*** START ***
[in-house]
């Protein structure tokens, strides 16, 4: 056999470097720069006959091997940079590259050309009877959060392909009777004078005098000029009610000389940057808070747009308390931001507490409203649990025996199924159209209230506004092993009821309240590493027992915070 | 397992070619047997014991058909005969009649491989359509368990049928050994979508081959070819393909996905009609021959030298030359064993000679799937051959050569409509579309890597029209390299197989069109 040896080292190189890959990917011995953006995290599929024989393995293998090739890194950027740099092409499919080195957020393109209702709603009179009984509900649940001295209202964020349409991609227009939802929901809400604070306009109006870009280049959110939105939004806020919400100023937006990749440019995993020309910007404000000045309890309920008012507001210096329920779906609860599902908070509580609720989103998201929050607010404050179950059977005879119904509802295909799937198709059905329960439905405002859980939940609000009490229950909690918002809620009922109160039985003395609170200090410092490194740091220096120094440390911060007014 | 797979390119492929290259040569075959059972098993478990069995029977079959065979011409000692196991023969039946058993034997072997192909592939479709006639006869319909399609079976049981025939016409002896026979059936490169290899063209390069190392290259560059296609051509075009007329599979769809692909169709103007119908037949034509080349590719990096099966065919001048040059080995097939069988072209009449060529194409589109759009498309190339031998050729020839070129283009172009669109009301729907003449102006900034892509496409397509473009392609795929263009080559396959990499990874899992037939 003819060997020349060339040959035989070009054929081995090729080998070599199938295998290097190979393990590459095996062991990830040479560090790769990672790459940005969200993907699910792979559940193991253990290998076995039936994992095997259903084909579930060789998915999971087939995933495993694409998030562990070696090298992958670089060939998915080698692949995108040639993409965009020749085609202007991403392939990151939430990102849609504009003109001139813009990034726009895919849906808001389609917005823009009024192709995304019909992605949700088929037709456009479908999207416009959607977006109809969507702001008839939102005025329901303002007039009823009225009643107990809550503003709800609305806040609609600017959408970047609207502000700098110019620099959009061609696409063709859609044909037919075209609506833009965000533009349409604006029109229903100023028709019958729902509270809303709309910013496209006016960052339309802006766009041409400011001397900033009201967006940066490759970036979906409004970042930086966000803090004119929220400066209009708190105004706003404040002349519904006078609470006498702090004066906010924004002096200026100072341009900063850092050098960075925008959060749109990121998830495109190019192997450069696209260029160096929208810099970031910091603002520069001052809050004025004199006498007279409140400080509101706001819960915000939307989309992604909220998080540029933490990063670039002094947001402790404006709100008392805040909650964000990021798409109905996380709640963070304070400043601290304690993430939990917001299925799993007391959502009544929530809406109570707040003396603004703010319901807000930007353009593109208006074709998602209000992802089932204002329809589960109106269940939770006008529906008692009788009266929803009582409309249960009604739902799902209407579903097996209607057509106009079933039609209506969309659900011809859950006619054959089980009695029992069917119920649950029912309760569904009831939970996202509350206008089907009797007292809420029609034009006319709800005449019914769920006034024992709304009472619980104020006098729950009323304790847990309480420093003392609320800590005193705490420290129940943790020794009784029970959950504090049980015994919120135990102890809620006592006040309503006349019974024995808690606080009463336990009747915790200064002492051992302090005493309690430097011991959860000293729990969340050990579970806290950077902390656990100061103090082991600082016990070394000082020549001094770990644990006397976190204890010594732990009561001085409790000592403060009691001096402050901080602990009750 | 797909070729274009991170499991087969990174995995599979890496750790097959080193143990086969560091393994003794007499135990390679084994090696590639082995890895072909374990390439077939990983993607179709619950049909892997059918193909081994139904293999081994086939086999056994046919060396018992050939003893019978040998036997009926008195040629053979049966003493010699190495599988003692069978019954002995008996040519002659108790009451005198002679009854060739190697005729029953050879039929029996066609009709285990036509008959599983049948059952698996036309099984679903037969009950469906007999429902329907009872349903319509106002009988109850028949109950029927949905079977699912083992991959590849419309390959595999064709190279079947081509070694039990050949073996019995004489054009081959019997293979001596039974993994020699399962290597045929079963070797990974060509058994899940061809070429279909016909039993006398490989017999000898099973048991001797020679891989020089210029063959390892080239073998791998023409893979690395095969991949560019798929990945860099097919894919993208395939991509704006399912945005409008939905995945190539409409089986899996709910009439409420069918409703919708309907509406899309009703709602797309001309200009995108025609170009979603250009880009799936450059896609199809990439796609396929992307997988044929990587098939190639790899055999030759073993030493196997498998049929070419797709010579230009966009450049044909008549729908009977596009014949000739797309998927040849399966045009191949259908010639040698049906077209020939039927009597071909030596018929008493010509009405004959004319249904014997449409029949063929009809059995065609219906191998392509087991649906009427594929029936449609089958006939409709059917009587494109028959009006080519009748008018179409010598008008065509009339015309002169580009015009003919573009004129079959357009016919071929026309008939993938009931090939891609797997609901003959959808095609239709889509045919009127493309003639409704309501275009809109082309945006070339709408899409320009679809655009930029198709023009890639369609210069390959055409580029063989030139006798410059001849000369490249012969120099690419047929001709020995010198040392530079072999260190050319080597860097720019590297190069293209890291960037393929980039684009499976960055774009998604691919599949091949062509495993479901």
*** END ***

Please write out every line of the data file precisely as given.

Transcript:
[in-house]
């Protein structure tokens, strides 16, 4: 056999470097720069006959091997940079590259050309009877959060392909009777004078005098000029009610000389940057808070747009308390931001507490409203649990025996199924159209209230506004092993009821309240590493027992915070 | 397992070619047997014991058909005969009649491989359509368990049928050994979508081959070819393909996905009609021959030298030359064993000679799937051959050569409509579309890597029209390299197989069109 040896080292190189890959990917011995953006995290599929024989393995293998090739890194950027740099092409499919080195957020393109209702709603009179009984509900649940001295209202964020349409991609227009939802929901809400604070306009109006870009280049959110939105939004806020919400100023937006990749440019995993020309910007404000000045309890309920008012507001210096329920779906609860599902908070509580609720989103998201929050607010404050179950059977005879119904509802295909799937198709059905329960439905405002859980939940609000009490229950909690918002809620009922109160039985003395609170200090410092490194740091220096120094440390911060007014 | 797979390119492929290259040569075959059972098993478990069995029977079959065979011409000692196991023969039946058993034997072997192909592939479709006639006869319909399609079976049981025939016409002896026979059936490169290899063209390069190392290259560059296609051509075009007329599979769809692909169709103007119908037949034509080349590719990096099966065919001048040059080995097939069988072209009449060529194409589109759009498309190339031998050729020839070129283009172009669109009301729907003449102006900034892509496409397509473009392609795929263009080559396959990499990874899992037939 003819060997020349060339040959035989070009054929081995090729080998070599199938295998290097190979393990590459095996062991990830040479560090790769990672790459940005969200993907699910792979559940193991253990290998076995039936994992095997259903084909579930060789998915999971087939995933495993694409998030562990070696090298992958670089060939998915080698692949995108040639993409965009020749085609202007991403392939990151939430990102849609504009003109001139813009990034726009895919849906808001389609917005823009009024192709995304019909992605949700088929037709456009479908999207416009959607977006109809969507702001008839939102005025329901303002007039009823009225009643107990809550503003709800609305806040609609600017959408970047609207502000700098110019620099959009061609696409063709859609044909037919075209609506833009965000533009349409604006029109229903100023028709019958729902509270809303709309910013496209006016960052339309802006766009041409400011001397900033009201967006940066490759970036979906409004970042930086966000803090004119929220400066209009708190105004706003404040002349519904006078609470006498702090004066906010924004002096200026100072341009900063850092050098960075925008959060749109990121998830495109190019192997450069696209260029160096929208810099970031910091603002520069001052809050004025004199006498007279409140400080509101706001819960915000939307989309992604909220998080540029933490990063670039002094947001402790404006709100008392805040909650964000990021798409109905996380709640963070304070400043601290304690993430939990917001299925799993007391959502009544929530809406109570707040003396603004703010319901807000930007353009593109208006074709998602209000992802089932204002329809589960109106269940939770006008529906008692009788009266929803009582409309249960009604739902799902209407579903097996209607057509106009079933039609209506969309659900011809859950006619054959089980009695029992069917119920649950029912309760569904009831939970996202509350206008089907009797007292809420029609034009006319709800005449019914769920006034024992709304009472619980104020006098729950009323304790847990309480420093003392609320800590005193705490420290129940943790020794009784029970959950504090049980015994919120135990102890809620006592006040309503006349019974024995808690606080009463336990009747915790200064002492051992302090005493309690430097011991959860000293729990969340050990579970806290950077902390656990100061103090082991600082016990070394000082020549001094770990644990006397976190204890010594732990009561001085409790000592403060009691001096402050901080602990009750 | 797909070729274009991170499991087969990174995995599979890496750790097959080193143990086969560091393994003794007499135990390679084994090696590639082995890895072909374990390439077939990983993607179709619950049909892997059918193909081994139904293999081994086939086999056994046919060396018992050939003893019978040998036997009926008195040629053979049966003493010699190495599988003692069978019954002995008996040519002659108790009451005198002679009854060739190697005729029953050879039929029996066609009709285990036509008959599983049948059952698996036309099984679903037969009950469906007999429902329907009872349903319509106002009988109850028949109950029927949905079977699912083992991959590849419309390959595999064709190279079947081509070694039990050949073996019995004489054009081959019997293979001596039974993994020699399962290597045929079963070797990974060509058994899940061809070429279909016909039993006398490989017999000898099973048991001797020679891989020089210029063959390892080239073998791998023409893979690395095969991949560019798929990945860099097919894919993208395939991509704006399912945005409008939905995945190539409409089986899996709910009439409420069918409703919708309907509406899309009703709602797309001309200009995108025609170009979603250009880009799936450059896609199809990439796609396929992307997988044929990587098939190639790899055999030759073993030493196997498998049929070419797709010579230009966009450049044909008549729908009977596009014949000739797309998927040849399966045009191949259908010639040698049906077209020939039927009597071909030596018929008493010509009405004959004319249904014997449409029949063929009809059995065609219906191998392509087991649906009427594929029936449609089958006939409709059917009587494109028959009006080519009748008018179409010598008008065509009339015309002169580009015009003919573009004129079959357009016919071929026309008939993938009931090939891609797997609901003959959808095609239709889509045919009127493309003639409704309501275009809109082309945006070339709408899409320009679809655009930029198709023009890639369609210069390959055409580029063989030139006798410059001849000369490249012969120099690419047929001709020995010198040392530079072999260190050319080597860097720019590297190069293209890291960037393929980039684009499976960055774009998604691919599949091949062509495993479901």